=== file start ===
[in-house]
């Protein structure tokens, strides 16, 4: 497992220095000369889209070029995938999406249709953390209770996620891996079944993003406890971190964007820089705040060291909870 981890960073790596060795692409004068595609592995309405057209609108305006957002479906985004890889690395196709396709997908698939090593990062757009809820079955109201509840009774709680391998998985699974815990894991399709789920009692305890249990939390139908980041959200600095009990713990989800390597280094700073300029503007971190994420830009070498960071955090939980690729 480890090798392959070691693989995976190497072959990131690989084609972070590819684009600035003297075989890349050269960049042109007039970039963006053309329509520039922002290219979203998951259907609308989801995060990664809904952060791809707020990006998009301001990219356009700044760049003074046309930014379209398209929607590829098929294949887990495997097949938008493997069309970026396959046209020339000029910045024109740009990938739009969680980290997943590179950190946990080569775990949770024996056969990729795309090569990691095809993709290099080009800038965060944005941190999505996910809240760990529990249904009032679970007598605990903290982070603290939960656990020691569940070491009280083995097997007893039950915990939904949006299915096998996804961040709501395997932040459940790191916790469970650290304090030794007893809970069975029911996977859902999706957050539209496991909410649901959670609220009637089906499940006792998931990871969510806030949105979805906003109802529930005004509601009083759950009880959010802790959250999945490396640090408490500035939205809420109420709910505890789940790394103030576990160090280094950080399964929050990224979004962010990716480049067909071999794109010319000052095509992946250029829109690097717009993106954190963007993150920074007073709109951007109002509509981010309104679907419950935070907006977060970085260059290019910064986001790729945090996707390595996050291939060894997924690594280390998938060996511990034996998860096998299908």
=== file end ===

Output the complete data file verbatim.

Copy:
[in-house]
């Protein structure tokens, strides 16, 4: 497992220095000369889209070029995938999406249709953390209770996620891996079944993003406890971190964007820089705040060291909870 981890960073790596060795692409004068595609592995309405057209609108305006957002479906985004890889690395196709396709997908698939090593990062757009809820079955109201509840009774709680391998998985699974815990894991399709789920009692305890249990939390139908980041959200600095009990713990989800390597280094700073300029503007971190994420830009070498960071955090939980690729 480890090798392959070691693989995976190497072959990131690989084609972070590819684009600035003297075989890349050269960049042109007039970039963006053309329509520039922002290219979203998951259907609308989801995060990664809904952060791809707020990006998009301001990219356009700044760049003074046309930014379209398209929607590829098929294949887990495997097949938008493997069309970026396959046209020339000029910045024109740009990938739009969680980290997943590179950190946990080569775990949770024996056969990729795309090569990691095809993709290099080009800038965060944005941190999505996910809240760990529990249904009032679970007598605990903290982070603290939960656990020691569940070491009280083995097997007893039950915990939904949006299915096998996804961040709501395997932040459940790191916790469970650290304090030794007893809970069975029911996977859902999706957050539209496991909410649901959670609220009637089906499940006792998931990871969510806030949105979805906003109802529930005004509601009083759950009880959010802790959250999945490396640090408490500035939205809420109420709910505890789940790394103030576990160090280094950080399964929050990224979004962010990716480049067909071999794109010319000052095509992946250029829109690097717009993106954190963007993150920074007073709109951007109002509509981010309104679907419950935070907006977060970085260059290019910064986001790729945090996707390595996050291939060894997924690594280390998938060996511990034996998860096998299908």